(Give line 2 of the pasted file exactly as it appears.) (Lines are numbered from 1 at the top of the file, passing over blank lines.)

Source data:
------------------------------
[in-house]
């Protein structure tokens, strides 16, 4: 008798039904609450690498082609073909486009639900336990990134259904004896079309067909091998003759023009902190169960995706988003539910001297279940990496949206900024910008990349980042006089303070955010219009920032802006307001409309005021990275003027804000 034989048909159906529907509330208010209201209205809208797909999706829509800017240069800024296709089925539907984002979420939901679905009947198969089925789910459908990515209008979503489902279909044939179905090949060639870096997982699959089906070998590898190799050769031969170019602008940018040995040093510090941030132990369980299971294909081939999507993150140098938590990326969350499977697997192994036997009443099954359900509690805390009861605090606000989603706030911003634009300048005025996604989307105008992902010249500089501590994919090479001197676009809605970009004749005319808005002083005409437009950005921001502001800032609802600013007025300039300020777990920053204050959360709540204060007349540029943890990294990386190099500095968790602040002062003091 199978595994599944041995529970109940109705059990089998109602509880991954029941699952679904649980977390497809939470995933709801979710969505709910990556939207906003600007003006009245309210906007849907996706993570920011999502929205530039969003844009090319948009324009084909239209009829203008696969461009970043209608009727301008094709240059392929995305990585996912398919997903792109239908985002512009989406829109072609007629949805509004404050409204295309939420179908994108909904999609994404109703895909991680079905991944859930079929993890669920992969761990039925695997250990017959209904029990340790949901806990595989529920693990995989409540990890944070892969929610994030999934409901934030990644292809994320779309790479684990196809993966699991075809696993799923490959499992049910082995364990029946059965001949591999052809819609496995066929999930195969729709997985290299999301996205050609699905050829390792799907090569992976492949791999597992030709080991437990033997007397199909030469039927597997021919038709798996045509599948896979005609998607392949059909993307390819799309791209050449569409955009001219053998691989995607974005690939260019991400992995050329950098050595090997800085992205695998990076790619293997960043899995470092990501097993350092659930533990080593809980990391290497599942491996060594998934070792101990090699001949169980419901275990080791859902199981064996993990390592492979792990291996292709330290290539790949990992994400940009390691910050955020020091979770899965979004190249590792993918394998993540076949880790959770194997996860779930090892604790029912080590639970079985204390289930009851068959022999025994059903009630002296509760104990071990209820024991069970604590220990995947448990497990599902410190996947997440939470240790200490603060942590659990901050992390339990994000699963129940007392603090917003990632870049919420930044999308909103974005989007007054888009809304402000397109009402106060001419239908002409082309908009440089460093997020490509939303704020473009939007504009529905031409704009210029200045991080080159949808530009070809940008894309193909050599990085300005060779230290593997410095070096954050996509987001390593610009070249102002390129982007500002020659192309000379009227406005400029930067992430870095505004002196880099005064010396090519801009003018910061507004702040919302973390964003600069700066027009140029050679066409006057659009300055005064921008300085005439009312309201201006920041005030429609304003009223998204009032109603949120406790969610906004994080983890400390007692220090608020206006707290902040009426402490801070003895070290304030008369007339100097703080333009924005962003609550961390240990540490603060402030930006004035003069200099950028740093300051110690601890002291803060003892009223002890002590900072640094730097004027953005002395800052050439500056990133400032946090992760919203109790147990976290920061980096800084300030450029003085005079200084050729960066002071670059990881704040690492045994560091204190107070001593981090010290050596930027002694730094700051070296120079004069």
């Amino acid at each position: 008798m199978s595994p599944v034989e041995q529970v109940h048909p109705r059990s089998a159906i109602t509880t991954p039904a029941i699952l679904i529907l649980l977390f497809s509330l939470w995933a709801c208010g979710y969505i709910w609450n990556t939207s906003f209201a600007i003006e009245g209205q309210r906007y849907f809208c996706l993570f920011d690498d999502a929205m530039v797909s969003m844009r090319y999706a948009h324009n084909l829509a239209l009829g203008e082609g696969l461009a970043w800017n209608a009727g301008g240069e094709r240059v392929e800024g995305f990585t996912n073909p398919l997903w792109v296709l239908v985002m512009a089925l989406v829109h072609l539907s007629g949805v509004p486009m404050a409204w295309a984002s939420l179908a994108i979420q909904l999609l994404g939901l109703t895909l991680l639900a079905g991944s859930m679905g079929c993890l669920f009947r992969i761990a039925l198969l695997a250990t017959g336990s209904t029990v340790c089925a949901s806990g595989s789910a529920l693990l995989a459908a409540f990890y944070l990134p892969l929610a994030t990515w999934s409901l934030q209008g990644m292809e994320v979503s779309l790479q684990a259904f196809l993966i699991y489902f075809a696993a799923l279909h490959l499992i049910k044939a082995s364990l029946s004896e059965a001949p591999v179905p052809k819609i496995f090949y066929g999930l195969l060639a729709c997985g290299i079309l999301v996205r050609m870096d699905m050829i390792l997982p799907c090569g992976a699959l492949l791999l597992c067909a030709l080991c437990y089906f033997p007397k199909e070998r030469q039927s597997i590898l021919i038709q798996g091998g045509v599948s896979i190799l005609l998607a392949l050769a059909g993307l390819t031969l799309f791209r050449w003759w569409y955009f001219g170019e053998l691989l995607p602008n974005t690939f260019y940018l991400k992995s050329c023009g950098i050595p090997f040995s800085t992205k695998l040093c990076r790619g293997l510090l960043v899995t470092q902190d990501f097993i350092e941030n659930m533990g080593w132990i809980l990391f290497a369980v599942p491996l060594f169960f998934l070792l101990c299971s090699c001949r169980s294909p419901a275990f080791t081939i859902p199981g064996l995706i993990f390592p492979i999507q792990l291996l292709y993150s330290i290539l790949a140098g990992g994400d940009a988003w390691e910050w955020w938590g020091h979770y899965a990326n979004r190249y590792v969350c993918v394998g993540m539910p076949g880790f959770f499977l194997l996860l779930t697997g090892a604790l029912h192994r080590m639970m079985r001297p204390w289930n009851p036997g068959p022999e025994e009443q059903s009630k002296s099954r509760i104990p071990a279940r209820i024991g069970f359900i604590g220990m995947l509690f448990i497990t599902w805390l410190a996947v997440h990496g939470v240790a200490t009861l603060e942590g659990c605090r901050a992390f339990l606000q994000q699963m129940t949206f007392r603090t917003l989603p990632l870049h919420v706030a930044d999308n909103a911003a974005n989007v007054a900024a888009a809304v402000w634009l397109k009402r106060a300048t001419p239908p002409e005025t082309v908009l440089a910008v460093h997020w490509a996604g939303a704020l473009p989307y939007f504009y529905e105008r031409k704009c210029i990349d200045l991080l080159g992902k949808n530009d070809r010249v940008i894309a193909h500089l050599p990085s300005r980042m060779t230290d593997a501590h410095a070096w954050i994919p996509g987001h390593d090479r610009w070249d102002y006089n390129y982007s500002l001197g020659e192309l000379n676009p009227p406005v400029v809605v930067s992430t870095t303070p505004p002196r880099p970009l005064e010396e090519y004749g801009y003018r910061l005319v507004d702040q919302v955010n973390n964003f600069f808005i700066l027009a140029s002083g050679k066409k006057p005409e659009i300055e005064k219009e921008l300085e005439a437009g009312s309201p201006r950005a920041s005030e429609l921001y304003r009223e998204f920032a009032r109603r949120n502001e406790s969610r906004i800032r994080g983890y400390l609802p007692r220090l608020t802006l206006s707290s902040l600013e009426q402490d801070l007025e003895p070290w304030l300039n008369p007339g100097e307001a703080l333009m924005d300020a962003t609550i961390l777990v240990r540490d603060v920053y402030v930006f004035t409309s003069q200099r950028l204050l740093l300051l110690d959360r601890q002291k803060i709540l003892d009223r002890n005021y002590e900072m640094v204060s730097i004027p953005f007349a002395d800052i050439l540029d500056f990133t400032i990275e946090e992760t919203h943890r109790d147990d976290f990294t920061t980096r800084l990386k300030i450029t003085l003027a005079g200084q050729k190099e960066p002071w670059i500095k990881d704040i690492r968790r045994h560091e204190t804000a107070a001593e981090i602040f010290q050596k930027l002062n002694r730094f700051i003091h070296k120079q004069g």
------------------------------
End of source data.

């Protein structure tokens, strides 16, 4: 008798039904609450690498082609073909486009639900336990990134259904004896079309067909091998003759023009902190169960995706988003539910001297279940990496949206900024910008990349980042006089303070955010219009920032802006307001409309005021990275003027804000 034989048909159906529907509330208010209201209205809208797909999706829509800017240069800024296709089925539907984002979420939901679905009947198969089925789910459908990515209008979503489902279909044939179905090949060639870096997982699959089906070998590898190799050769031969170019602008940018040995040093510090941030132990369980299971294909081939999507993150140098938590990326969350499977697997192994036997009443099954359900509690805390009861605090606000989603706030911003634009300048005025996604989307105008992902010249500089501590994919090479001197676009809605970009004749005319808005002083005409437009950005921001502001800032609802600013007025300039300020777990920053204050959360709540204060007349540029943890990294990386190099500095968790602040002062003091 199978595994599944041995529970109940109705059990089998109602509880991954029941699952679904649980977390497809939470995933709801979710969505709910990556939207906003600007003006009245309210906007849907996706993570920011999502929205530039969003844009090319948009324009084909239209009829203008696969461009970043209608009727301008094709240059392929995305990585996912398919997903792109239908985002512009989406829109072609007629949805509004404050409204295309939420179908994108909904999609994404109703895909991680079905991944859930079929993890669920992969761990039925695997250990017959209904029990340790949901806990595989529920693990995989409540990890944070892969929610994030999934409901934030990644292809994320779309790479684990196809993966699991075809696993799923490959499992049910082995364990029946059965001949591999052809819609496995066929999930195969729709997985290299999301996205050609699905050829390792799907090569992976492949791999597992030709080991437990033997007397199909030469039927597997021919038709798996045509599948896979005609998607392949059909993307390819799309791209050449569409955009001219053998691989995607974005690939260019991400992995050329950098050595090997800085992205695998990076790619293997960043899995470092990501097993350092659930533990080593809980990391290497599942491996060594998934070792101990090699001949169980419901275990080791859902199981064996993990390592492979792990291996292709330290290539790949990992994400940009390691910050955020020091979770899965979004190249590792993918394998993540076949880790959770194997996860779930090892604790029912080590639970079985204390289930009851068959022999025994059903009630002296509760104990071990209820024991069970604590220990995947448990497990599902410190996947997440939470240790200490603060942590659990901050992390339990994000699963129940007392603090917003990632870049919420930044999308909103974005989007007054888009809304402000397109009402106060001419239908002409082309908009440089460093997020490509939303704020473009939007504009529905031409704009210029200045991080080159949808530009070809940008894309193909050599990085300005060779230290593997410095070096954050996509987001390593610009070249102002390129982007500002020659192309000379009227406005400029930067992430870095505004002196880099005064010396090519801009003018910061507004702040919302973390964003600069700066027009140029050679066409006057659009300055005064921008300085005439009312309201201006920041005030429609304003009223998204009032109603949120406790969610906004994080983890400390007692220090608020206006707290902040009426402490801070003895070290304030008369007339100097703080333009924005962003609550961390240990540490603060402030930006004035003069200099950028740093300051110690601890002291803060003892009223002890002590900072640094730097004027953005002395800052050439500056990133400032946090992760919203109790147990976290920061980096800084300030450029003085005079200084050729960066002071670059990881704040690492045994560091204190107070001593981090010290050596930027002694730094700051070296120079004069």